The entertainment industry should take a leadership role in combating television violence by refusing to work on shows that glorify violence, delegates were told at a “Prime Time/Crime Time” seminar during the 14th annual Banff Television Festival.
“I don’t feel the problem is violence. It’s bad scripts. It’s a lazy thing to do, to create excitement just by having people killed,” said producer Mort Ransen.
Thursday’s seminar was wrapped up by Ransen’s proposal that committees, censorship and restrictions will not eliminate violent programming.
Taking a stand
“We have to be willing to earn a lot less money and say, ‘I won’t work on this script’ ” containing gratuitous violence, Ransen noted.
The suggestion was met with overwhelming applause from the 400 delegates in attendance.
The session began with a five-minute video depicting scenes of some of the numerous violent acts broadcast during the spring.
The 11-member panel included Marian Davis, CBS veep of international program development; Colin Leventhal, director of acquisition at U.K.’s Channel Four; Brent Harman, chief executive of Television New Zealand; Phyllis Platt, exec director of arts and entertainment at pubcaster CBC; and Dr. Gunter Struve, program director at Germany’s ARD.
Moderator Laurier Lapierre, who chaired a national task force on television violence, centered the discussion around three key issues: Whether violence was exaggerated, how children were affected, and what action should be taken.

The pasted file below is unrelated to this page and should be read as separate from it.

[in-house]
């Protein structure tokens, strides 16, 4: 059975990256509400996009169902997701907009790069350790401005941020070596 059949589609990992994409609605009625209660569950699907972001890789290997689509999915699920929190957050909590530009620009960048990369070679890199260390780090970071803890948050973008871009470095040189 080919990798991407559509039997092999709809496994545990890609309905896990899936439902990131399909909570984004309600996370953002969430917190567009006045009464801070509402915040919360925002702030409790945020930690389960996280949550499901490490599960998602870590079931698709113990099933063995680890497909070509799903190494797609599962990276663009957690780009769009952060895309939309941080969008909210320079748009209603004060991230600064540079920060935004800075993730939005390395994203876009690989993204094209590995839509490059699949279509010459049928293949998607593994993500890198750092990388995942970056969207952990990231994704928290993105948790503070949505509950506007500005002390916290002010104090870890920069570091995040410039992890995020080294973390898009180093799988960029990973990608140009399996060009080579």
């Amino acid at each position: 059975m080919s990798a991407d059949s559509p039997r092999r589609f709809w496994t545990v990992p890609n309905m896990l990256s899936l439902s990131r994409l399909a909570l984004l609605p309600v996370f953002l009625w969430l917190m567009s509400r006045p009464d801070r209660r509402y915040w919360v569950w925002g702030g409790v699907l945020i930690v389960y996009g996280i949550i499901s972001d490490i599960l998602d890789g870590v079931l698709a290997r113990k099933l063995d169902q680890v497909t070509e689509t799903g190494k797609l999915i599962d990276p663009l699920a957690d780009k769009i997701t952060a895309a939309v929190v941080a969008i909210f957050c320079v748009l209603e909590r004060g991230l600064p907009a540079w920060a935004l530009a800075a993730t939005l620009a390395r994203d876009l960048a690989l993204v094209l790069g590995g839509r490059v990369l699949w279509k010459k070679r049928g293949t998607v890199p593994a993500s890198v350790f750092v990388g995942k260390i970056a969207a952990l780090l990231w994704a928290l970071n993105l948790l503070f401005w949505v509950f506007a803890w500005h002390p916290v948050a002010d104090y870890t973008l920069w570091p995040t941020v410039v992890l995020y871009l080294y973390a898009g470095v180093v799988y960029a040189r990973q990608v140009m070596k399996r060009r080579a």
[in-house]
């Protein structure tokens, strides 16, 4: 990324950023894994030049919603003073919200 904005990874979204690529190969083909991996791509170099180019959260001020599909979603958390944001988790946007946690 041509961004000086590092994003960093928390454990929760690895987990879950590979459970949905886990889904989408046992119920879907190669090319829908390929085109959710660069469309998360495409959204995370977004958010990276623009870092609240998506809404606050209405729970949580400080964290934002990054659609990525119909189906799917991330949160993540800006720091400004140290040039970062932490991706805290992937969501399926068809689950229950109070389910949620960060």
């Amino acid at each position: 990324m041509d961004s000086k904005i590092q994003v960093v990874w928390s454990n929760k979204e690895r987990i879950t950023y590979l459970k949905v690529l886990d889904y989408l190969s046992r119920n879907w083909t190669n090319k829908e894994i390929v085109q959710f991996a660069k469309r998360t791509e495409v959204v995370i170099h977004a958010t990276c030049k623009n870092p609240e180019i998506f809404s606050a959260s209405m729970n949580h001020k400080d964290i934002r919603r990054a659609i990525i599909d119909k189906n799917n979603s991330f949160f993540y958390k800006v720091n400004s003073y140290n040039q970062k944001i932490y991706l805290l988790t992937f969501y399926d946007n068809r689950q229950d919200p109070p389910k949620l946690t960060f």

Keith Spicer, chairman of the Canadian Radio-Television and Telecommunications Commission (CRTC), the federal broadcast watchdog, said there was overwhelming evidence that repeated viewing of gratuitous violence can cause serious emotional damage to children.
Joan Pennefather, National Film Board chair, advocated an educational program to teach kids how to watch television. “I would propose that young viewers at an early age begin to develop their media literacy.”
The audience agreed that government regulation was not a viable solution. Broadcasters seemed to shoulder much of the blame for putting violent programming on the airwaves. Lapierre questioned whether broadcasters should be trusted to regulate themselves.
“If I came from Mars, I would have to conclude that the bastards (broadcasters) can’t be trusted,” he said.
But Susan Brinton, manager of business affairs and program development at CanWest Global Broadcasting, said broadcasters are not immune to social concerns.
She was part of a Canadian Assn. of Broadcasters committee that revised the broadcasting code to deal with the issue of violence. The proposal was presented to the CRTC, which expects to make a ruling in the next two weeks.